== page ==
LANSING, Mich.—The Michigan House of Representatives on July 21 voted in favor of repealing the Emergency Powers Act used by the governor to implement COVID-19 restrictions. The vote follows the approval of the repeal by the state Senate last week and means the law is officially off the books.
The House voted 60-48 to repeal the law. The Michigan Senate voted 20-15 to repeal on July 15, two days after the state Board of Canvassers certified that Unlock Michigan, a coalition of state residents, had obtained more than the required 340,000 valid signatures to put a repeal proposition before the voters at the next general election.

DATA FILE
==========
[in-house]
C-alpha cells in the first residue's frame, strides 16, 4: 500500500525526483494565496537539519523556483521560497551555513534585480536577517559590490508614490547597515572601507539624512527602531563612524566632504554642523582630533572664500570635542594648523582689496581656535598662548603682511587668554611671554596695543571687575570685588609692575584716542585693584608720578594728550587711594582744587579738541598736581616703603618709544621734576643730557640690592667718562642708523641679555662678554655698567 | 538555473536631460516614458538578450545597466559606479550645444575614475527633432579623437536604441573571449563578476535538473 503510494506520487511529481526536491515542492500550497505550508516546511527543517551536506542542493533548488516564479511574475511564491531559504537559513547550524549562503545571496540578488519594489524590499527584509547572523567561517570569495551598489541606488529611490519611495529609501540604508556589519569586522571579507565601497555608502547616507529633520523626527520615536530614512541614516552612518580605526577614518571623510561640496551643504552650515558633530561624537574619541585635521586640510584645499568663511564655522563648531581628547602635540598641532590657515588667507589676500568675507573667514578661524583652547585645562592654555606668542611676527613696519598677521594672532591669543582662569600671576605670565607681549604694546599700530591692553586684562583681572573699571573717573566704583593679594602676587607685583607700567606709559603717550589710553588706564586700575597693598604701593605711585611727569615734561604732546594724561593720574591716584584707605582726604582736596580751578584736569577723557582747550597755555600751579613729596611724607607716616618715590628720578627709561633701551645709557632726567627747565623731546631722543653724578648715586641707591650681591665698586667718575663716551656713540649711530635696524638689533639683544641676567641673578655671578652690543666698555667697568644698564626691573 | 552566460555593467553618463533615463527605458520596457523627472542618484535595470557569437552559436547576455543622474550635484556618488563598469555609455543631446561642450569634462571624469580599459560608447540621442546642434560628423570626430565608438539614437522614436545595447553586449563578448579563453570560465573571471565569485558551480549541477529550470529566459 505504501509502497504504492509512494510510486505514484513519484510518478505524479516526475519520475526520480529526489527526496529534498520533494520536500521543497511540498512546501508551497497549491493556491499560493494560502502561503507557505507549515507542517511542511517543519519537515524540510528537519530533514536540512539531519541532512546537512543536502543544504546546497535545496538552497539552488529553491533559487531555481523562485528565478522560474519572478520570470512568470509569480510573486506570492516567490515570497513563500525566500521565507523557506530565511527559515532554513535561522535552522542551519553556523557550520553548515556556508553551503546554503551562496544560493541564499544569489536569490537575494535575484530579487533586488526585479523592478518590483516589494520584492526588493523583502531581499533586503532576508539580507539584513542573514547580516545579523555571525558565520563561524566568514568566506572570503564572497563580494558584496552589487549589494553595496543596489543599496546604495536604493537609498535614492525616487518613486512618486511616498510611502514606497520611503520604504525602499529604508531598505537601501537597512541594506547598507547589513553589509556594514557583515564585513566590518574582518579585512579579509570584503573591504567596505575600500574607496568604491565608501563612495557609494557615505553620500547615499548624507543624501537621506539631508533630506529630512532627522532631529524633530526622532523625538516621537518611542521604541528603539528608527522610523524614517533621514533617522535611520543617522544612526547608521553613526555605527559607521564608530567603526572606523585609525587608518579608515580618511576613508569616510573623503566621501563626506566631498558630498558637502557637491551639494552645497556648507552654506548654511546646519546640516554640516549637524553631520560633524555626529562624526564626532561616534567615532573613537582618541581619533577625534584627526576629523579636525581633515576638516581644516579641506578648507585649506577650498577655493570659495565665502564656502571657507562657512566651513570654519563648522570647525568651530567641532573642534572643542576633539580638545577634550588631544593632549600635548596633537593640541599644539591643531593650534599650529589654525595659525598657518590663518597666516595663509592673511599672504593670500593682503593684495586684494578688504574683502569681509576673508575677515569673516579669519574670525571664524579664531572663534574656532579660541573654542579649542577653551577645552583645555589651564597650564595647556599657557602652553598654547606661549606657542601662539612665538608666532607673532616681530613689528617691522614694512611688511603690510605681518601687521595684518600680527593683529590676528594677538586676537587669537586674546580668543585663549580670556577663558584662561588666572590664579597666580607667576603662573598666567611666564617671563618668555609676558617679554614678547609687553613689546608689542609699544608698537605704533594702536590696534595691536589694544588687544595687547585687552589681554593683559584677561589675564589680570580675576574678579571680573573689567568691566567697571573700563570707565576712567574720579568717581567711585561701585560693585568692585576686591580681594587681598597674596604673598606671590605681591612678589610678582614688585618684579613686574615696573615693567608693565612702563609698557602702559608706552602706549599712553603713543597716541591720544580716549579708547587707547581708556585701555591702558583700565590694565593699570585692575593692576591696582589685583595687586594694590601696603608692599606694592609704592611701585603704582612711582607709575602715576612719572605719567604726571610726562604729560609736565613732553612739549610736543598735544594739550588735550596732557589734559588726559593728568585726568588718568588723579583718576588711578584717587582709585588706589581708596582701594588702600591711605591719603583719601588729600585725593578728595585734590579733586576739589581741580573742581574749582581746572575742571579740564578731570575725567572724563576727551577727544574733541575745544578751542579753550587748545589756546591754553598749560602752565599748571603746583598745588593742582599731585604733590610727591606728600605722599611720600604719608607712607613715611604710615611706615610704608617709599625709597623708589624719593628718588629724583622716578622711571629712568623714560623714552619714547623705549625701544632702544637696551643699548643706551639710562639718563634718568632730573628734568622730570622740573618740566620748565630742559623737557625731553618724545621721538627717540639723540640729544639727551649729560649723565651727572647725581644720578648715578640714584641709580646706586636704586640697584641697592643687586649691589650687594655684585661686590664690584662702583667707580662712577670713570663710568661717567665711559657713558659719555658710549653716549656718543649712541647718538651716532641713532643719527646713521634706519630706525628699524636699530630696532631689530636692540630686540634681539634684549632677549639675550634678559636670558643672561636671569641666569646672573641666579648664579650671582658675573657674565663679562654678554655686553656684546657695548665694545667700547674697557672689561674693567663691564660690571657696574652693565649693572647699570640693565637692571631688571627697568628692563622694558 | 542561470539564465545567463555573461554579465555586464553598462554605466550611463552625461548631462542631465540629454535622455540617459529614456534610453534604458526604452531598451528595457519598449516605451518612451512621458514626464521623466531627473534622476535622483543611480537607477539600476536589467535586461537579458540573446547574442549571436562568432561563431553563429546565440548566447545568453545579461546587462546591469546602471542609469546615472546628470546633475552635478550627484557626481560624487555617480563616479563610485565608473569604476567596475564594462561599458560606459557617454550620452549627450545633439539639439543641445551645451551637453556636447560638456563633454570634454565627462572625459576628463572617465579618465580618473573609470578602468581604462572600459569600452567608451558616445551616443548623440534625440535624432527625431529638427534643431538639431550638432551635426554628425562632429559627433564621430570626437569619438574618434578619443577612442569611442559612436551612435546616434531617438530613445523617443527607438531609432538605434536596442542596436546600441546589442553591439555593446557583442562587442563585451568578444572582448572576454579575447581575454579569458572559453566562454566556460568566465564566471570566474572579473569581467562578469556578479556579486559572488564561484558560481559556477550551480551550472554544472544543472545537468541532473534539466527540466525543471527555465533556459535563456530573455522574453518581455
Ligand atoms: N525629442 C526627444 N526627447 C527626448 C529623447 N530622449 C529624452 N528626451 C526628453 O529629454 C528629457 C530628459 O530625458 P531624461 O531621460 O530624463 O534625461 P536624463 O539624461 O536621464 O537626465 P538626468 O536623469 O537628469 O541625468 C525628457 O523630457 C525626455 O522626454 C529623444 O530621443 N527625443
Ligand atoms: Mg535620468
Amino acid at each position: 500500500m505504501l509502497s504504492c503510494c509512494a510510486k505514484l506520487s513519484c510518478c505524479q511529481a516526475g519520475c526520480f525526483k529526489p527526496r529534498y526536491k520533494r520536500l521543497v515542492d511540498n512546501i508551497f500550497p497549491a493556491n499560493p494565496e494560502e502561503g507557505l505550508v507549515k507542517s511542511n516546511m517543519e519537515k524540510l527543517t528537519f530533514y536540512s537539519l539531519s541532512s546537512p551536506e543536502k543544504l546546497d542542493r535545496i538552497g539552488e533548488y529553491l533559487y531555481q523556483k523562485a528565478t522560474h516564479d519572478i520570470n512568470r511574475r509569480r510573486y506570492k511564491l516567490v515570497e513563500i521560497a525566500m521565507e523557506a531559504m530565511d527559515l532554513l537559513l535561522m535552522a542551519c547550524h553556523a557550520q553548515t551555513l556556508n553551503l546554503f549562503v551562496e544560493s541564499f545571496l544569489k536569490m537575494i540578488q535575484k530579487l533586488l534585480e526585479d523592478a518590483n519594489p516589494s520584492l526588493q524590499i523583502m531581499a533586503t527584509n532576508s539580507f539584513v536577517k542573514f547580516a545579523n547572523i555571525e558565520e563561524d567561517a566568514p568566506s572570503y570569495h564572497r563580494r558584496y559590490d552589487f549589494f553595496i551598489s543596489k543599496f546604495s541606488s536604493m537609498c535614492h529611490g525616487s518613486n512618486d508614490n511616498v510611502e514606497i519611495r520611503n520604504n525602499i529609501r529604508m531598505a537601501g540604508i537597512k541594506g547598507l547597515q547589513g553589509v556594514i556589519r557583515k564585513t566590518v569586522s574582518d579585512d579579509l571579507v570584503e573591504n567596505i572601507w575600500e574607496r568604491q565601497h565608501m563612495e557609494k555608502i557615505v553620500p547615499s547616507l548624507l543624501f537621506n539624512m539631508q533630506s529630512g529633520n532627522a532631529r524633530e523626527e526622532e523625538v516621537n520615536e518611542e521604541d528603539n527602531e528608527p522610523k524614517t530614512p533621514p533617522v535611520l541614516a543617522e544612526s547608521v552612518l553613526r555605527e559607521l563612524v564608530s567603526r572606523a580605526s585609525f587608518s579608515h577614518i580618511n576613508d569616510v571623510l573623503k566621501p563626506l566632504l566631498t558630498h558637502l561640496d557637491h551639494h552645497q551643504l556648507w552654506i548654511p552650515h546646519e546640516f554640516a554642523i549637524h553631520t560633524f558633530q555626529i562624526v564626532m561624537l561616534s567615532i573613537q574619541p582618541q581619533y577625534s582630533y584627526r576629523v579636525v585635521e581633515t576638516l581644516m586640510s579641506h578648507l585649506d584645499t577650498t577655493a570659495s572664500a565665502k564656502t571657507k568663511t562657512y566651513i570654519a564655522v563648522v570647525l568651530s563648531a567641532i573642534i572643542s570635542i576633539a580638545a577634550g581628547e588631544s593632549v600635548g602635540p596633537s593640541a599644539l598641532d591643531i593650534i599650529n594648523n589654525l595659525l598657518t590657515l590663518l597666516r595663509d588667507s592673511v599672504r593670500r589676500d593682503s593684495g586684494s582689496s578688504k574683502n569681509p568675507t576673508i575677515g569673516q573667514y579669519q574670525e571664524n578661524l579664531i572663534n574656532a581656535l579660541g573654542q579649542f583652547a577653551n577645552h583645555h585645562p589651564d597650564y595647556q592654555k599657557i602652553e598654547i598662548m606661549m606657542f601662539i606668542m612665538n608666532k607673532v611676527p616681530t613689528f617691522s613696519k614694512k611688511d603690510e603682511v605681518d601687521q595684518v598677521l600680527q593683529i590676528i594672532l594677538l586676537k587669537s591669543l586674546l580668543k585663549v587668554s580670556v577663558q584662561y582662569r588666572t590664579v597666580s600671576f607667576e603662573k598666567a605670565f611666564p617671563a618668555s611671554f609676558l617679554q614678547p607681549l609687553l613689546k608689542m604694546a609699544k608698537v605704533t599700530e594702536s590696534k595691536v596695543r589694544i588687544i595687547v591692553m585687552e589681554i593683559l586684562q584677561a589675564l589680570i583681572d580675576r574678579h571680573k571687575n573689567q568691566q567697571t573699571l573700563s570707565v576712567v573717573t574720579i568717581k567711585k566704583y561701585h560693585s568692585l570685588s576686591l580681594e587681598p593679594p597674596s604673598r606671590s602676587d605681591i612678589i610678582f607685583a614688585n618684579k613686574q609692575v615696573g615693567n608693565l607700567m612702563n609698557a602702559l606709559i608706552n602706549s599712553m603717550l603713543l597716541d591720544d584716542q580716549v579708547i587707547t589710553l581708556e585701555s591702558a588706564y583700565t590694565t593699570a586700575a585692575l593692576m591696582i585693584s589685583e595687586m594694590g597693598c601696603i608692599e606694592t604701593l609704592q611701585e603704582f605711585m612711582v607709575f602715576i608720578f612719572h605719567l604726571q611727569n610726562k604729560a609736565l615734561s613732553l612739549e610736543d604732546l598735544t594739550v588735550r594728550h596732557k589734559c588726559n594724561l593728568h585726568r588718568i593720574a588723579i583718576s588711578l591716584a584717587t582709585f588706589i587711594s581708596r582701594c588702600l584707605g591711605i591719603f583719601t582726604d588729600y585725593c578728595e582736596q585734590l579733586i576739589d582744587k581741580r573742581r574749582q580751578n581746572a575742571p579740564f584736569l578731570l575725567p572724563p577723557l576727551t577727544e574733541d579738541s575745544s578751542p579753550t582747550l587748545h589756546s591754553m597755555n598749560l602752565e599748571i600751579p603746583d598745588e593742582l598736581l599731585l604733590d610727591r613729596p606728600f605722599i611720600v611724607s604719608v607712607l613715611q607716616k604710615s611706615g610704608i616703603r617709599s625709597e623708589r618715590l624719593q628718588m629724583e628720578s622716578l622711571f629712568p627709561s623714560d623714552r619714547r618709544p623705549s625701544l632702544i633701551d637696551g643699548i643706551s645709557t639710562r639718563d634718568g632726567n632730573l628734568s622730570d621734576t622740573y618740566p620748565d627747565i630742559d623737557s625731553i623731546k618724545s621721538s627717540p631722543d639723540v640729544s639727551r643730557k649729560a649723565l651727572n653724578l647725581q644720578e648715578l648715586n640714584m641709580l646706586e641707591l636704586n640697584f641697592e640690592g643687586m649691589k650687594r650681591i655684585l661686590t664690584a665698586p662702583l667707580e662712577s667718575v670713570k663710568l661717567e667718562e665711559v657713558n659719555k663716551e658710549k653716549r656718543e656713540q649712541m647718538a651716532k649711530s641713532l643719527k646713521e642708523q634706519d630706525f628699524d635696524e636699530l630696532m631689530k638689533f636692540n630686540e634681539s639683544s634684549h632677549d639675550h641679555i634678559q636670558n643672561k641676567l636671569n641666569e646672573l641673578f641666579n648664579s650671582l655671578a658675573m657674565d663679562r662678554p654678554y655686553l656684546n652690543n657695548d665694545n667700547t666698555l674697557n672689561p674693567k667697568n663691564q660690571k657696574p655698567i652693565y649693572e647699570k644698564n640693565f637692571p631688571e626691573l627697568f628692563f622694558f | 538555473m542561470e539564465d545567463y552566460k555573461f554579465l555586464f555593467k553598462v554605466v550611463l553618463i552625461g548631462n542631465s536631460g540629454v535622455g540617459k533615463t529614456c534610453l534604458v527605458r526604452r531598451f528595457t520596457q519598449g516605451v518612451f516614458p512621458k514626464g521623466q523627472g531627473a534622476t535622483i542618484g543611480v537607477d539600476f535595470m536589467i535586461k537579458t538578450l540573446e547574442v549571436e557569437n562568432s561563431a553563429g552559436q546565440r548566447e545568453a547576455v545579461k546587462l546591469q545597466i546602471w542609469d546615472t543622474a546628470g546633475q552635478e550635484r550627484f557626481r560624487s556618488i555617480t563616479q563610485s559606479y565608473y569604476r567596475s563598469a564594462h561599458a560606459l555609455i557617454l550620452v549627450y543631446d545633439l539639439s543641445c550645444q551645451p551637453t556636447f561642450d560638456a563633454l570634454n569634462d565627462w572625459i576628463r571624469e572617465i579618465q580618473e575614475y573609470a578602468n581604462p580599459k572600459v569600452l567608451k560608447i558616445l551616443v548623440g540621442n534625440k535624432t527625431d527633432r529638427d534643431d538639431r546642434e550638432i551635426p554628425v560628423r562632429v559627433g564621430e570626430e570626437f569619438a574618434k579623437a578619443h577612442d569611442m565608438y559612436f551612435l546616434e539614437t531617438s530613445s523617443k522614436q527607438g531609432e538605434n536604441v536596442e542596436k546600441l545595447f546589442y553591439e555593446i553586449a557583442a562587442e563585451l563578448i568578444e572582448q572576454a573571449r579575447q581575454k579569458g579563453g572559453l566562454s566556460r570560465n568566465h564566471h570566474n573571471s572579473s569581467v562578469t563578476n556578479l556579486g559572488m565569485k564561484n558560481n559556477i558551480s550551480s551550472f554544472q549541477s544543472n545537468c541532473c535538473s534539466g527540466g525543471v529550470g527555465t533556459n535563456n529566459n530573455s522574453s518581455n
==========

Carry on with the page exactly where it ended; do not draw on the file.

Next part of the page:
The legislature’s action to repeal rendered a vote of the people unnecessary. Under Michigan law, if both chambers of the legislature approve a measure put before them by a citizens’ initiative, the governor has no power to veto it and a referendum vote is no longer needed.
As the CCP (Chinese Communist Party) virus pandemic began to ravage Michigan in the early spring of 2020, Michigan Gov. Gretchen Whitmer invoked the 1945 Emergency Powers Act to impose severe and prolonged orders that all but shut down the state’s economy and locked down its residents, businesses, schools, and churches in an effort to “stop the spread” of the disease.